Question

TV unable to receive local channels using set top antenna

i've had my Samsung LNR238W TV for 5 years now and have enjoyed using it as TV, Computer monitor and DVD Display.

I recently had to cancel my Cable Network Service and planned to got with just using an antenna for local channels. Problem is, after going thru the setup process for "air" reception and memorizing channels etc. i can get no picture at all on any channel, just snow. one very faint picture appears from a non local channel (29 i think-can't read it).. i'm using a set top antenna_rabbit ears. Do i need something more for local programming?? Thanks for any suggestions !!

P.S. Computer Monitor and DVD functions still work perfectly !

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Comments
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Clarification Request
Tuner
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OK

I think i was misled when i bought the TV in 2006. i was told that it was ready for digital when it was available. i will look into getting a convertor or whatever is needed.

Thanks for your help in this.

p.s. the use of the rabbit ears antenna was for testing. i planned on a serious antenna later.......

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Tuner ?

I understood when i bought the TV in 2006 that it was ready for the digital signal when it was available. i guess that wasn't correct. i'll look into getting whatever convertor needed..

i thank you for your help !

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Also...

Since your TV was once connected to the cable service, make sure that you've changed the settings on your TV menu to tell it not to look at cable and to "look" for TV antenna. If you haven't changed this, this may explain why your don't get channels.

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still no soap !

The Samsung manual shows the steps in setting up for Antenna. this includes choosing a Channel setup between "Air", "STD", "HRC", and "IRC". i did choose the "Air" and then the Automatic Program to memorize the channels..nothing!..i getting convinced the problem is a lack of digital tuner..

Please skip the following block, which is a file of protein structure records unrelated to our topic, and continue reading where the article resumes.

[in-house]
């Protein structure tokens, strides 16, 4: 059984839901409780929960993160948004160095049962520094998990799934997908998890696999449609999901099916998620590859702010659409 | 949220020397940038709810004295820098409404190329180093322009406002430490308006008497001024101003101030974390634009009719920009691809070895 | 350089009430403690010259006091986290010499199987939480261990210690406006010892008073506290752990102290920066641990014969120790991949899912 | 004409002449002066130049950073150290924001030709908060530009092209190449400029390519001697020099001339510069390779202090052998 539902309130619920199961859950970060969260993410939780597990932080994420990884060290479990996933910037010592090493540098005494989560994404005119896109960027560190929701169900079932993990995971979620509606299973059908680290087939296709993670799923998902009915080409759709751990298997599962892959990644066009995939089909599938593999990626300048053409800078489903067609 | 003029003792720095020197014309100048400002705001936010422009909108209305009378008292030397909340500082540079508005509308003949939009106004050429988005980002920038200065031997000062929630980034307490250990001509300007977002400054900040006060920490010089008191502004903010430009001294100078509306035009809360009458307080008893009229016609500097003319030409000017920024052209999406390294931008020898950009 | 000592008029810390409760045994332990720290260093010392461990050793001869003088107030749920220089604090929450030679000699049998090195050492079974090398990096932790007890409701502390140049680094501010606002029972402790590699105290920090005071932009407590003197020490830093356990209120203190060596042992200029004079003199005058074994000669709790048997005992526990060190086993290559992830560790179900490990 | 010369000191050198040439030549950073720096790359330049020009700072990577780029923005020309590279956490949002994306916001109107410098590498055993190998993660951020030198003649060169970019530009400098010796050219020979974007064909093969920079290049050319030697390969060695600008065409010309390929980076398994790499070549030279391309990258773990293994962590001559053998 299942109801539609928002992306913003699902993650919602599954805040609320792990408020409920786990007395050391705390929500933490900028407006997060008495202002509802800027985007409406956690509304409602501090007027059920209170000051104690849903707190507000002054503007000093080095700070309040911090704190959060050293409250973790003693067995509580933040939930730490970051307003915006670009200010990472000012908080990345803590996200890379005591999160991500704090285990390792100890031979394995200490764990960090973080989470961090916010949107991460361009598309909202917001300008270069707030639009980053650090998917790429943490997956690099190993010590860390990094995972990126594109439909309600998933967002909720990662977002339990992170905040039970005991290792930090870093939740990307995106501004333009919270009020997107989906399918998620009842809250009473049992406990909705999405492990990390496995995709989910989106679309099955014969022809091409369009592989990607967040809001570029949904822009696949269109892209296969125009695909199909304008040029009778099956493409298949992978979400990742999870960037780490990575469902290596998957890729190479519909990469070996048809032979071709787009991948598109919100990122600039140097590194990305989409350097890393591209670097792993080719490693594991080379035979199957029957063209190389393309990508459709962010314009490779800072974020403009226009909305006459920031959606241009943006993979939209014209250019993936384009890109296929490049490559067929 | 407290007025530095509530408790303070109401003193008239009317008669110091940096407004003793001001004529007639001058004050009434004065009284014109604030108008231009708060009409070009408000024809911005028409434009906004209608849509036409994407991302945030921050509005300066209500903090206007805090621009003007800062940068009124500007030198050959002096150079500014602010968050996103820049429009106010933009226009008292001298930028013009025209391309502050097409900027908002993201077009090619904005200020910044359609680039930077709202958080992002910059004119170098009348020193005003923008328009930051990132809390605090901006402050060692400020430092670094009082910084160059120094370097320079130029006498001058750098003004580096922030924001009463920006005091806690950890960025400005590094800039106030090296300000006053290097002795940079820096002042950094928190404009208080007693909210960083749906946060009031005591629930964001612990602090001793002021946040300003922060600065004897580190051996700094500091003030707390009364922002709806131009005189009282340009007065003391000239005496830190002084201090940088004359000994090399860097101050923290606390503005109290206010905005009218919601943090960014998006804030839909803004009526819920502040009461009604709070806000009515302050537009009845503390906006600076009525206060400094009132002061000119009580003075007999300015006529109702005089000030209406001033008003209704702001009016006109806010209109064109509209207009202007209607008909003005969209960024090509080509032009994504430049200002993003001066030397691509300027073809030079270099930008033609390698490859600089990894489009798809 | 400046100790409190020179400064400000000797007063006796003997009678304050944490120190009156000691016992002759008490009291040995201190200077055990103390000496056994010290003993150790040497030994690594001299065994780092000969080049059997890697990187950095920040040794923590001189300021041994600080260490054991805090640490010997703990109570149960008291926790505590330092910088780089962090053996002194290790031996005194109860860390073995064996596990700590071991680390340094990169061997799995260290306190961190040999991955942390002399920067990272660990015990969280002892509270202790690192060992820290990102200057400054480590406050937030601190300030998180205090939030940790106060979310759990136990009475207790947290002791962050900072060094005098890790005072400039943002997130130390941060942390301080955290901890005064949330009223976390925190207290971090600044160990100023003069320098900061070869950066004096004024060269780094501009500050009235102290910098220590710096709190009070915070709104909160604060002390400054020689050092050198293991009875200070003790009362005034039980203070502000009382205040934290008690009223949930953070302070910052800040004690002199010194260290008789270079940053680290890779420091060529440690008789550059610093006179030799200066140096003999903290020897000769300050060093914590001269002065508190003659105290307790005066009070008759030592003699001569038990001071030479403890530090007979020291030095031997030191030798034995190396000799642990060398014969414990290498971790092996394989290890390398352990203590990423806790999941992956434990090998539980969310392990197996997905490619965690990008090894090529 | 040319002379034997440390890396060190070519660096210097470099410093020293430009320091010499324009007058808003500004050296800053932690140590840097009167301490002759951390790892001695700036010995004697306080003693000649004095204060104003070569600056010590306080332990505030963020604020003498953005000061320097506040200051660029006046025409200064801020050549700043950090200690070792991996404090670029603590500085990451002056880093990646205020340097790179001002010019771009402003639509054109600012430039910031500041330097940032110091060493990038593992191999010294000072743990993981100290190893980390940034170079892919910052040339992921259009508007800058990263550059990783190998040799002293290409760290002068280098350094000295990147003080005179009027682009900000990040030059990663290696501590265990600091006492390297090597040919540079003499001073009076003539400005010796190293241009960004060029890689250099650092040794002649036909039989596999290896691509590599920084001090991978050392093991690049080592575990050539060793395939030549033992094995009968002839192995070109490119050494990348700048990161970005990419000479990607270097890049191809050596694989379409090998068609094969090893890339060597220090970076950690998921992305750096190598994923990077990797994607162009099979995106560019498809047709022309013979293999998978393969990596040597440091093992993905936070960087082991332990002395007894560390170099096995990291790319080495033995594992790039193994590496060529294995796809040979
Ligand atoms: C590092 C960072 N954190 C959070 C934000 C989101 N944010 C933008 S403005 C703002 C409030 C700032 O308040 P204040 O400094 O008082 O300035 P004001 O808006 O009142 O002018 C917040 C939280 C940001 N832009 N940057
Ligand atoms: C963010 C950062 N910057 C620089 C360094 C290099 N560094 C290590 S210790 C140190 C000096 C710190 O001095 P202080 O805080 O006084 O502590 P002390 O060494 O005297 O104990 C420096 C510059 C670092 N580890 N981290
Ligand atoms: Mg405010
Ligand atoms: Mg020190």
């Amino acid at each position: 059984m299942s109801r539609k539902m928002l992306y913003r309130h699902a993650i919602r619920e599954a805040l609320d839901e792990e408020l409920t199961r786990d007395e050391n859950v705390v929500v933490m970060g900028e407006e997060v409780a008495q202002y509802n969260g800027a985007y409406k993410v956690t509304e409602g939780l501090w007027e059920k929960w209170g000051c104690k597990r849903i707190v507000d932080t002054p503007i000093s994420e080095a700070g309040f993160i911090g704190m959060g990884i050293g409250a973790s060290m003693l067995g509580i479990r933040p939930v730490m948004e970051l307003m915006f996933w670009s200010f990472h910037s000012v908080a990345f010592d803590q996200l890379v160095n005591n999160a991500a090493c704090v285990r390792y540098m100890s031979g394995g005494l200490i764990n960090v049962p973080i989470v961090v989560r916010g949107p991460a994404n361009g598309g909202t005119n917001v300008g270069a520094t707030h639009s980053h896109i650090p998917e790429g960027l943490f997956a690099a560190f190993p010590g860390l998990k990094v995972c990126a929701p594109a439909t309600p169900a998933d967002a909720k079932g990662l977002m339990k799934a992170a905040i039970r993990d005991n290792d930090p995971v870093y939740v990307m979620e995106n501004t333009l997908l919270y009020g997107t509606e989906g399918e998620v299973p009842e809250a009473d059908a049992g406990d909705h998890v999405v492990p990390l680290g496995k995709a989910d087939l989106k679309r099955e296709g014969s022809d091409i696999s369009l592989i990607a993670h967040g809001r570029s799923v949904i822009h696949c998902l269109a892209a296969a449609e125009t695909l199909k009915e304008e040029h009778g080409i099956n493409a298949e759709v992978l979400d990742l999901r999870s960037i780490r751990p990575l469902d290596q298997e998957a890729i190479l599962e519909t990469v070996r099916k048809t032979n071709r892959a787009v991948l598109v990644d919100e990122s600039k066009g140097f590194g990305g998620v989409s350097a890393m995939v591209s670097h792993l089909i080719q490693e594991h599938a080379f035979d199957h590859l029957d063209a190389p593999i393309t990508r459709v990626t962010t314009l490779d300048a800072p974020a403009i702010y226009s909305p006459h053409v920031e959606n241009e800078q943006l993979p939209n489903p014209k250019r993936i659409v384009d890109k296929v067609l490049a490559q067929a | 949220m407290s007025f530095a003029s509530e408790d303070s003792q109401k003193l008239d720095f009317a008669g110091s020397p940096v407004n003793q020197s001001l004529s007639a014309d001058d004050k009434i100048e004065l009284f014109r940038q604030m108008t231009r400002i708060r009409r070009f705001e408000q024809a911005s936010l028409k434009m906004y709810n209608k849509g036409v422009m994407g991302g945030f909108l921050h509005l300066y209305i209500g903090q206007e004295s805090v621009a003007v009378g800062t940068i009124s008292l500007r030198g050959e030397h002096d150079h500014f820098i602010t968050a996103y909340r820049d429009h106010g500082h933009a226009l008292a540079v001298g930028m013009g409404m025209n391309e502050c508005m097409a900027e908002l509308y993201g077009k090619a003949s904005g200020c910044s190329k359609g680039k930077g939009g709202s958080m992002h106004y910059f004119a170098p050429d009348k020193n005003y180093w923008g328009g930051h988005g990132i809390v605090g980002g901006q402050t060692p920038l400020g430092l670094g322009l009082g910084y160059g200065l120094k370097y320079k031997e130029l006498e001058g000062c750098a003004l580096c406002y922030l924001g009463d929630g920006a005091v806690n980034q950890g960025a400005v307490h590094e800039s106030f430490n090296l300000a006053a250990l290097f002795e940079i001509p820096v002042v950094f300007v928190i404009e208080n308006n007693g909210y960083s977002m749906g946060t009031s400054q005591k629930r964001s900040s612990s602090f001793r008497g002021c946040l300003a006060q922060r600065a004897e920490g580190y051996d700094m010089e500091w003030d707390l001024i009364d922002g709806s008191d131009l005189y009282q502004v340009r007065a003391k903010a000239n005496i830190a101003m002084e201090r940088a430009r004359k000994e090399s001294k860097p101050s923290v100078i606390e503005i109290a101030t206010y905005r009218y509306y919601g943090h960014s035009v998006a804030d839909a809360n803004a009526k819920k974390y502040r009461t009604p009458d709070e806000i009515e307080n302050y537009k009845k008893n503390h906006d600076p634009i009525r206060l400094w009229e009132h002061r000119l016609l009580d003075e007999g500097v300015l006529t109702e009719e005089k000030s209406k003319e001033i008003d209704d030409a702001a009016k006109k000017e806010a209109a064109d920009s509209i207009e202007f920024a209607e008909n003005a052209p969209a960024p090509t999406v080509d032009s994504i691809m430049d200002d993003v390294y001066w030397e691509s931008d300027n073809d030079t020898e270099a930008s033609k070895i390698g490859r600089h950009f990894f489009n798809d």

Thanks again folks............

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Digital Tuner

As others suggested, you can buy a "digital box" to convert signals for TVs without digital tuners. When the new digital standard was adopted, there were rebates on the digital converter boxes. These boxes are still available either online or at Best Buy or Radio Shack. Check the functions before you buy. When we went digital, not everyone had TVs with digital tuners, and millions still don't.

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Answer
Just like the old days.

Some locations get nothing. But RABBIT EARS are not the right antenna for today's OTA HD.

In fact, did you research OTA HD antennas?
Bob

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HD Rabbit Ears

Often plain ol' rabbit ears are marked HD by the manufacturers, even if they have made no physical changes to them. So rabbit ears are fine for HD signals, especially if you live in an area with good clean signals.

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Nothing beats having an antenna on the roof

FWIW, rabbit ears pale by comparison. OTA HD generally does not work well for the new broadcast standard since most do not have the clean signal you allude to.

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Allude? Where?

Pepe, maybe you meant to reply to someone else? It seems you want to dance.
Bob

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I replied to PistonCup

Rabbit ears with NTSC was a much more tamable animal than rabbit ears with ATSC. Before I could at least see a weak picture of the football game, but now it's a victim of the 'cliff effect'. Now sometimes even moderately strong signals aren't tuned in properly by the new digital tuners. An externally situated antenna is almost a must with the new standard.

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Indoor vs. Outdoor

I'm sure everyone knows that an outdoor antenna will work much better than an indoor one, but for some (many?) people, an outdoor antenna is either not possible or not practical. As far as who can receive good signal, it really depends on where you live. So...rabbit ears (and other indoor antennas) DO work for HD signals...and of course an outdoor antenna will work better if need be.

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People do *not* know or assume this

Knowing the roof antenna is better than an indoor one is most certainly *not* common knowledge. [Agreed though, it's not practical for many.] What folks innocently but mistakenly assume however is, that their old rabbit ears should work like they used to. The ATSC standard stinks in this regard.

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